Skip to content
Join our Newsletter

B.C. appeals court hears challenge of Horgan’s 2020 election call

The former NDP premier called a snap election in September 2020 during the pandemic state of emergency.
Appellants argued that a confidence vote is needed to call an early election in B.C.

A B.C. Court of Appeal tribunal reserved judgment Thursday about whether John Horgan broke the law when the former NDP leader called a snap election in September 2020 during the pandemic state of emergency. 

Lawyers for Democracy Watch and Integrity BC founder Wayne Crookes asked Justices Peter Willcock, Barbara Fisher and Ronald Skolrood to overturn B.C. Supreme Court Justice Geoffrey Gomery’s June 2022 ruling. Gomery found the B.C. Constitution Act was “unambiguous” because it gives the lieutenant governor the power, whenever he or she sees fit, to act on a premier’s advice to dissolve the legislature. 

The appellants argued that a confidence vote in the legislature is necessary to call an early election in B.C. since the law was amended in 2001 to hold provincial elections on a fixed date. 

“Democracy Watch's position here is quite straightforward. The statute that purported to fix election dates did, in fact, do so. It asks that the government be required to comply with that statute and that the courts exercise its supervisory role to require that,” said Emily MacKinnon, lawyer for the appellants.

MacKinnon noted the government’s position that the statute is not binding, but is instead “aspirational” or that it “merely sets a horizon.” The government also argued that courts are incapable of considering the legal boundaries of elections.

“We think none of those arguments hold water and that the statute does what the government of the day said it would do: it fixes election dates,” MacKinnon said. “It strikes at the power concentrated in the premier's office, and, as the electorate of B.C. expected, that it would impose a mandatory cycle of fixed elections.”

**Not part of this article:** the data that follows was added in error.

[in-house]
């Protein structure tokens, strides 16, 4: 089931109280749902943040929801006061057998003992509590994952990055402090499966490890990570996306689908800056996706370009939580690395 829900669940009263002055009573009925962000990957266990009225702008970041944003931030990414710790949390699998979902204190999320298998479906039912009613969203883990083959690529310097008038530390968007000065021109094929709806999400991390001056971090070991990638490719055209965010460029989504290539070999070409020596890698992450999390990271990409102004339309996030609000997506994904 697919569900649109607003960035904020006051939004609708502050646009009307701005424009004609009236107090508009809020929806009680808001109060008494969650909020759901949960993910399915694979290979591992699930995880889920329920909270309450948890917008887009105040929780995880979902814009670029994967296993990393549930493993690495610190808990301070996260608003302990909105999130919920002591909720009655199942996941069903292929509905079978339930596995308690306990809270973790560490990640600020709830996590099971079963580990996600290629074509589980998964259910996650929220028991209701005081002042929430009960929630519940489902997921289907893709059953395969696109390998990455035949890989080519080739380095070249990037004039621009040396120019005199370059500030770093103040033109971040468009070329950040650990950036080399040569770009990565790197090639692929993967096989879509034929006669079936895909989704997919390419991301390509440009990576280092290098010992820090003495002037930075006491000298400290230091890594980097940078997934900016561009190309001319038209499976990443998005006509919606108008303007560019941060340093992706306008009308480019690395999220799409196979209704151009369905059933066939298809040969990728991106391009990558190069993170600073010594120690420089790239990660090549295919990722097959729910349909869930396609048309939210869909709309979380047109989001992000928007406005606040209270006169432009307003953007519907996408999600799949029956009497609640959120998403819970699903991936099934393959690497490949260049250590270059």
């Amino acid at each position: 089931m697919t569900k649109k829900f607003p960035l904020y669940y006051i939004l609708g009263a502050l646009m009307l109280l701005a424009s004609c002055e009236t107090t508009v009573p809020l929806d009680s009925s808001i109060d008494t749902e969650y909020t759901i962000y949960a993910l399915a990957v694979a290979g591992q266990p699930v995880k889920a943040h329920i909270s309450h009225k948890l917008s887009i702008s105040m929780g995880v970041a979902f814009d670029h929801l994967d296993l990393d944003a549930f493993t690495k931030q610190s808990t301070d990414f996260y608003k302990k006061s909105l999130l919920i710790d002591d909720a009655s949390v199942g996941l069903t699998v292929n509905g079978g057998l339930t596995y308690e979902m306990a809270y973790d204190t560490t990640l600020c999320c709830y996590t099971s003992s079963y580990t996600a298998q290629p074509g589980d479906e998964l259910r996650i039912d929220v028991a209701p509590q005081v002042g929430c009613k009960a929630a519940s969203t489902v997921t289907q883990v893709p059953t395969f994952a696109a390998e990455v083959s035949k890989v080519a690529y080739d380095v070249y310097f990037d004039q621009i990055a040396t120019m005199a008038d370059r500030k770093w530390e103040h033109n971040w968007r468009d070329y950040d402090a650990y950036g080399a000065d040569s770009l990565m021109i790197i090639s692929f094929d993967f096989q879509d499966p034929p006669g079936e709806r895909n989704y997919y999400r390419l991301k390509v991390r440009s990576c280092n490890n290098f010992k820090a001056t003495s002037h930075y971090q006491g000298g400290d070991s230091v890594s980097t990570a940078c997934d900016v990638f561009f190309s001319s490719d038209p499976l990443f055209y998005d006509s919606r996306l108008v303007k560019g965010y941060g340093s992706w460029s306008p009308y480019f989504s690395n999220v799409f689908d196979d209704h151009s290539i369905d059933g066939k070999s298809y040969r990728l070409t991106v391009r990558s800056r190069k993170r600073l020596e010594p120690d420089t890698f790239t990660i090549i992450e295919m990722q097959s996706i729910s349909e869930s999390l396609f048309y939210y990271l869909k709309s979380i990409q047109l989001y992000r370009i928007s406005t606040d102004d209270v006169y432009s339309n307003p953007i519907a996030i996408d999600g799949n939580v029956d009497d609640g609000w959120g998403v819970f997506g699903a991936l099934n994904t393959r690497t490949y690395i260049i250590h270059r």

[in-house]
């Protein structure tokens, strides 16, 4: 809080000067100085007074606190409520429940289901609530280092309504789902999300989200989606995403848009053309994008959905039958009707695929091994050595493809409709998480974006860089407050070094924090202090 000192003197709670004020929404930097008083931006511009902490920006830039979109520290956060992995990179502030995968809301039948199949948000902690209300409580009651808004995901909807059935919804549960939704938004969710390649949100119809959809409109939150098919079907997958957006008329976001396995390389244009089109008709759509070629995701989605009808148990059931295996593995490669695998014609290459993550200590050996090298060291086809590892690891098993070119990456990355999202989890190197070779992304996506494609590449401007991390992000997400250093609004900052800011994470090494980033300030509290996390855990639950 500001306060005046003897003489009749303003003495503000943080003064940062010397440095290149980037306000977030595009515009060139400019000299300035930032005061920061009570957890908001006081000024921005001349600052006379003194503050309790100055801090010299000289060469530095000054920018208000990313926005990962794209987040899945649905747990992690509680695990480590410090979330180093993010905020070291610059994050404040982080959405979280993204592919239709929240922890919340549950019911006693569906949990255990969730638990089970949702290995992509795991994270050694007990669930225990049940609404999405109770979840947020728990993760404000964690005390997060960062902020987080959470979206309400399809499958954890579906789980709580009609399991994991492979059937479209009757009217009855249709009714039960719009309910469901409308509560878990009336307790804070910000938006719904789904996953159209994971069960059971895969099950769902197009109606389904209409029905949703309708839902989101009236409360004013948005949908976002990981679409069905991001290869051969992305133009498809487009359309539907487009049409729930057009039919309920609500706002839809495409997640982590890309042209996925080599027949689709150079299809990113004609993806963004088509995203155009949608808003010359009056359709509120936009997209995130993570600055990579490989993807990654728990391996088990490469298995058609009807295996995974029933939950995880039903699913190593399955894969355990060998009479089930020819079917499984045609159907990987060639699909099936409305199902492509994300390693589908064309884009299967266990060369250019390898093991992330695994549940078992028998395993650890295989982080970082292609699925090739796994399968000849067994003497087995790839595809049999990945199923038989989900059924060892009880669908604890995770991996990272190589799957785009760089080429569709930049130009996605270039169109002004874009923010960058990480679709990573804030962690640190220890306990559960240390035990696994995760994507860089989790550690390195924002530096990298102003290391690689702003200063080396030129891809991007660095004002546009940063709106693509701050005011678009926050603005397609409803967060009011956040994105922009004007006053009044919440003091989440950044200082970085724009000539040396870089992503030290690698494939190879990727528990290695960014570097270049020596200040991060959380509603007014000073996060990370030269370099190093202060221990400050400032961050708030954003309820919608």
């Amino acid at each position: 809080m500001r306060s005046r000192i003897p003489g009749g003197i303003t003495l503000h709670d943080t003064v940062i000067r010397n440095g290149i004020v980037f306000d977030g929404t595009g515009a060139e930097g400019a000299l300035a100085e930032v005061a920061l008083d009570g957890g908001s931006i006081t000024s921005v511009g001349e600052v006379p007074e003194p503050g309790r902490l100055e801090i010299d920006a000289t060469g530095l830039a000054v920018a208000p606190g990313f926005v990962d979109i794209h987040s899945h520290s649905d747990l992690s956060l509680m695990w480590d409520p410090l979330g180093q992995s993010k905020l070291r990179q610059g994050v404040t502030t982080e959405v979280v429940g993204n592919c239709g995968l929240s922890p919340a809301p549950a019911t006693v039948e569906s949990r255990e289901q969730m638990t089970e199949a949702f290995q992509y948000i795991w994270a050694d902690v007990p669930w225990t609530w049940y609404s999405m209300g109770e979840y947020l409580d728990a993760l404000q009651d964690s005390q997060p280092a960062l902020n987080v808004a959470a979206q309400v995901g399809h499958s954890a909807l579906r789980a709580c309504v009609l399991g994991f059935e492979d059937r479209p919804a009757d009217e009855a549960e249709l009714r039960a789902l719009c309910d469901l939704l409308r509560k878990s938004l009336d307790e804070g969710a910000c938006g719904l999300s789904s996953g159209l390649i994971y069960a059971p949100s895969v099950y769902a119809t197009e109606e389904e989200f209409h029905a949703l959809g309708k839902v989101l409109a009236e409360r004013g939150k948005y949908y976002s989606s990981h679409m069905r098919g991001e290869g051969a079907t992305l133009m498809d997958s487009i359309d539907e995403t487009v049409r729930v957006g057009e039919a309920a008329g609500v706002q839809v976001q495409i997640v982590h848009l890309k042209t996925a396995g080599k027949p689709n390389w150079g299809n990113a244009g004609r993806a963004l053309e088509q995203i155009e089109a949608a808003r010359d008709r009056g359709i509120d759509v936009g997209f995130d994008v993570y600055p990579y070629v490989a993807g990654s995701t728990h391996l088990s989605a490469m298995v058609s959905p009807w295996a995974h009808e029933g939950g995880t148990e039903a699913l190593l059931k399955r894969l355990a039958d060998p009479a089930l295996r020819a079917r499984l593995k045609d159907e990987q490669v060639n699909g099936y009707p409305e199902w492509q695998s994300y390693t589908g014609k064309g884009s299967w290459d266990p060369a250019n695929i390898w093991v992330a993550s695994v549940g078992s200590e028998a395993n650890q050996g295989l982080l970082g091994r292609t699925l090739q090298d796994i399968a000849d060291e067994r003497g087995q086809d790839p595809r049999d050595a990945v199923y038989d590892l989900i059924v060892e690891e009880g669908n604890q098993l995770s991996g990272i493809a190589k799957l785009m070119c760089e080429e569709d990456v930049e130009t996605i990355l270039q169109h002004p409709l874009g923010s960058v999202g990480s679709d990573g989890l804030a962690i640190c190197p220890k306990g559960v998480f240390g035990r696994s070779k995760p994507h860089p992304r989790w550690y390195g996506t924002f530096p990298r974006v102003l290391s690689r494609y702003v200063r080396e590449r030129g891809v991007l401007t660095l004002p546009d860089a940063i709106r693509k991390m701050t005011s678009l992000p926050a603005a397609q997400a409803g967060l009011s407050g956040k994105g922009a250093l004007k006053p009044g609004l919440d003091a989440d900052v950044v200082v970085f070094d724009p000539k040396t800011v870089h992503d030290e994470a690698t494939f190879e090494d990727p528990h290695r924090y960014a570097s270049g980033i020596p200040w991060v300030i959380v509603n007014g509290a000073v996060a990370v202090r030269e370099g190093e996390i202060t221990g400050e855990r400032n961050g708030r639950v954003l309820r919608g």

Emily Lapper of the government’s Legal Services Branch said that there is no statement in the legislation that says the general voting day cannot occur at an earlier date. Lapper asked for dismissal of the appeal on the grounds that Horgan and Lt.-Gov. Janet Austin were “exercising prerogative powers and those prerogative powers are fundamentally non justiciable” — or not within the court’s jurisdiction.

“The court could dismiss the appeal on the basis that even if the lieutenant-governor or the premier were exercising statutory powers, that those statutory powers pertain to a subject matter that remains non-justiciable,” Lapper told the tribunal.

The BC Liberal government under Gordon Campbell amended the Constitution Act when the party came to power in 2001. The province held four consecutive scheduled elections every four years in May, beginning in 2005.

After the Green-supported NDP minority government came to power in 2017, the law was amended to move the next election to October 2021. However, Horgan took advantage of a lull between waves of the COVID-19 pandemic and favourable polling to break the NDP’s 2017 confidence and supply agreement with the Green Party on Sept. 21, 2020 in order to seek a majority mandate. 

It worked, because the NDP won 57 seats in the Oct. 24, 2020 election.

Gomery’s ruling came the same week last year that Horgan announced his retirement from politics. Coincidentally, Thursday’s Court of Appeal hearing was exactly one year before the next scheduled election day. 

Premier David Eby, who succeeded Horgan last November, has repeatedly denied plans to call an early election.